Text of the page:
How to Bleach Clothes and Prevent White Items From Fading
It's hard to find the perfect white tee, there's no doubt about that — which is why it's a real bummer when you realize your favorite shirt has seen better days. But before you toss or donate it, follow this advice from Carolyn Forte, director at the Good Housekeeping Institute Cleaning Lab, on how to use bleach to refresh faded clothes in the wash.
How to bleach clothes
1. Before using bleach on a garment, always check the care label. If it says "no bleach," that means (you guessed it!) no bleach — not even all-fabric bleach is safe to use.
2. The first time you use bleach on an item, it's best to do a spot test in a hidden location first (like the inside of a collar or cuff) to make sure it's safe.
3. Once you've determined your item is safe, run your wash cycle as usual. If you're using an all-fabric or oxygen bleach, like OxiClean Versatile Stain Remover($7, amazon.com), you can add it at the start of the cycle according to the manufacturer's instructions. For liquid chlorine bleach, like Liquid Clorox Bleach ($7, amazon.com), add the amount instructed by the manufacturer through the machine's detergent dispenser five minutes into the cycle.
4. Dry your item as normal.
How to Prevent White Clothes From Fading
1. Wash items after every one to two wears.
Even if you can't see them, invisible body soils and perspiration can turn white fabrics yellow or gray over time. "You want to wash them out before they build up," says Forte.
2. Attack stains as soon as possible.
Food spots like ketchup or coffee are a given, but things that you can't see, like sweat marks, should be treated to prevent build-up too. To do this, rub a full-strength liquid enzyme detergent, like Tide Total Care Renewing Rain Scent Liquid Laundry Detergent ($20, amazon.com) on the underarm area, then let your shirt sit 15 minutes before throwing it into the wash.
3. Always separate white and colored clothes.
Sure, this seems obvious, but it really makes a difference, according to Forte: "This is a must!" When you do this, you can use a dye-grabbing cloth like Carbona Color Grabber ($7, amazon.com) to attract loose dye in your load of whites and keep color from settling.
4. Pick a laundry detergent that contains bleach.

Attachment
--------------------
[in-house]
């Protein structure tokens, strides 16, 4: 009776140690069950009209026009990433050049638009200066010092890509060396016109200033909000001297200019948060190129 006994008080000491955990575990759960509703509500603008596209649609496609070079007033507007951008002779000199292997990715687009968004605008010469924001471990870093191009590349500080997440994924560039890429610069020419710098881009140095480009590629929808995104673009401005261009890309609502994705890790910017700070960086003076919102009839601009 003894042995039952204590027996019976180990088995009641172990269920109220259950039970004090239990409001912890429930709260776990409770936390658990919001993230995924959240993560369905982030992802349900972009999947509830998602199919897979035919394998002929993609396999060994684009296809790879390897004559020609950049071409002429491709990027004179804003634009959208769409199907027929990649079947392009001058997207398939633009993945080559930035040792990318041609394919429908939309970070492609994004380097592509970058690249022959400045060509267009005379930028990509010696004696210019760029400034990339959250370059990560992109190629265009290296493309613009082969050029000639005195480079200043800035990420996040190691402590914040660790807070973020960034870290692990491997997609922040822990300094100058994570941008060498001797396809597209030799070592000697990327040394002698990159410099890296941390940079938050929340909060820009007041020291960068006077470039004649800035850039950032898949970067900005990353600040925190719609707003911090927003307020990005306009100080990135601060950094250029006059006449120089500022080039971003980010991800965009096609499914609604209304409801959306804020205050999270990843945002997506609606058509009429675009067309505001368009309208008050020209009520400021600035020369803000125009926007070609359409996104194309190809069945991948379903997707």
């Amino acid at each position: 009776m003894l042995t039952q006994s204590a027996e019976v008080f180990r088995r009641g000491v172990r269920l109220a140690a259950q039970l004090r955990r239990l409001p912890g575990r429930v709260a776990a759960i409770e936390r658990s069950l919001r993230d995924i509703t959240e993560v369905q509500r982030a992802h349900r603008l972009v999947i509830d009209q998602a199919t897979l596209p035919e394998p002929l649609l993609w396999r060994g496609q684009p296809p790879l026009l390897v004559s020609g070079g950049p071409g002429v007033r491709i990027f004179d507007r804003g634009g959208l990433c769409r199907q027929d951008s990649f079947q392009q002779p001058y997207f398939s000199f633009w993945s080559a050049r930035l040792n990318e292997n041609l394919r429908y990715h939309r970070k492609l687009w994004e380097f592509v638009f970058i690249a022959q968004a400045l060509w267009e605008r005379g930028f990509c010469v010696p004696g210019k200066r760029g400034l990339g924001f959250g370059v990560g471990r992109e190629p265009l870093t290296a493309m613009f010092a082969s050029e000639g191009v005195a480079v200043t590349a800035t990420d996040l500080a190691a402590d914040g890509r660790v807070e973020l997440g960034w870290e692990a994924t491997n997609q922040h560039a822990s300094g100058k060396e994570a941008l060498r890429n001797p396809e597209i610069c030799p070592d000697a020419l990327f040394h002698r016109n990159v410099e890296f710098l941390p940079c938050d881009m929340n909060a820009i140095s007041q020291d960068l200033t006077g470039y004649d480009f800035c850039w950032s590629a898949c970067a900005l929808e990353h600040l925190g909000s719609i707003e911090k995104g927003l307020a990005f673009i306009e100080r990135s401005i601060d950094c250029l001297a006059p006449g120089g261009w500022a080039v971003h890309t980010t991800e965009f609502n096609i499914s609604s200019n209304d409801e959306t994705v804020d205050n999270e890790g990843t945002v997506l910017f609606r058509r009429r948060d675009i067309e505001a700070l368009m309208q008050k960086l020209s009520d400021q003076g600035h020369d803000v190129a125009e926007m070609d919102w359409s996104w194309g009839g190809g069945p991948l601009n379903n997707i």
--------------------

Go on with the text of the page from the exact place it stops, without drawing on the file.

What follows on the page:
Or bleach alternatives. Forte says these products generally get whites whiter during the washing cycle. Another cleaner that you might want to try is a bluing agent, like Mrs. Stewart's Bluing ($5, amazon.com) which make fabrics look blue-white instead of yellow-white.
5. Be exact when measuring cleaner.
"Overuse or underuse of detergent can leave fabrics gray and dingy," explains Forte. That's because suds cushion fabrics and dirt, so stains get trapped and don't wash away like they should. Bottom line: just follow the instructions on your bottle.
6. Don't overload your washing machine.
We know, when there's space at the top it's hard to resist throwing in a few more shirts, but Forte says you should resist: "Clothing needs to circulate to get clean." If you fill your washtub to the top, there isn't enough room for the detergent to interact with soils and give an optimal cleaning performance.
7. Use the hottest water safe for fabric.
"The hotter the water, the more germs you kill," says Forte. Higher temperatures also remove more soil, which is what causes white items to fade over time. But to prevent shrinkage and damage to clothes, check the care label to see just how hot you can go.
8. Dry clothes according to the care label.
According to Forte, over-drying will make your wardrobe look more worn over time, so pick your setting according to the label. Another option? "Use the auto cycle so the dryer stops when it senses the clothing is dry, not just when the time is up," Forte says.
9. Try out these no-stain faves.
The Cleaning Lab tested buzzy, "no-stain" fabrics and picked out these two winners. Water-based liquids like red wine and hot coffee rolled right off the Elizabeth & Clarke blouse's ($60, unstainable.ec) viscose fabric. Old Navy's Stay-White jeans ($40, oldnavy.gap.com) shed water-based spills like coffee, red wine, cola, and even soy sauce with ease.